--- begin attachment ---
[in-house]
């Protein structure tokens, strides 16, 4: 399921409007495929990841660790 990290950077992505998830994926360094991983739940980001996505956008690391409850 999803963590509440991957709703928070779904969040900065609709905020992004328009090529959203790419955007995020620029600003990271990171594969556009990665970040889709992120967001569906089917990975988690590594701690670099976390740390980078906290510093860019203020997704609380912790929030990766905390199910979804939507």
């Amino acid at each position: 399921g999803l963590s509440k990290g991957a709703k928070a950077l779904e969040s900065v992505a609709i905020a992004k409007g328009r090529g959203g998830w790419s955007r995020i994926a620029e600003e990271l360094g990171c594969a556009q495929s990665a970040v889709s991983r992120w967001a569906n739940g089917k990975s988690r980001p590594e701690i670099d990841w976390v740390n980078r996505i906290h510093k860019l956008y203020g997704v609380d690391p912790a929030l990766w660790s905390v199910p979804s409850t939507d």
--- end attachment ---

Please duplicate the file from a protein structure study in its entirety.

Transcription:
[in-house]
């Protein structure tokens, strides 16, 4: 399921409007495929990841660790 990290950077992505998830994926360094991983739940980001996505956008690391409850 999803963590509440991957709703928070779904969040900065609709905020992004328009090529959203790419955007995020620029600003990271990171594969556009990665970040889709992120967001569906089917990975988690590594701690670099976390740390980078906290510093860019203020997704609380912790929030990766905390199910979804939507």
């Amino acid at each position: 399921g999803l963590s509440k990290g991957a709703k928070a950077l779904e969040s900065v992505a609709i905020a992004k409007g328009r090529g959203g998830w790419s955007r995020i994926a620029e600003e990271l360094g990171c594969a556009q495929s990665a970040v889709s991983r992120w967001a569906n739940g089917k990975s988690r980001p590594e701690i670099d990841w976390v740390n980078r996505i906290h510093k860019l956008y203020g997704v609380d690391p912790a929030l990766w660790s905390v199910p979804s409850t939507d």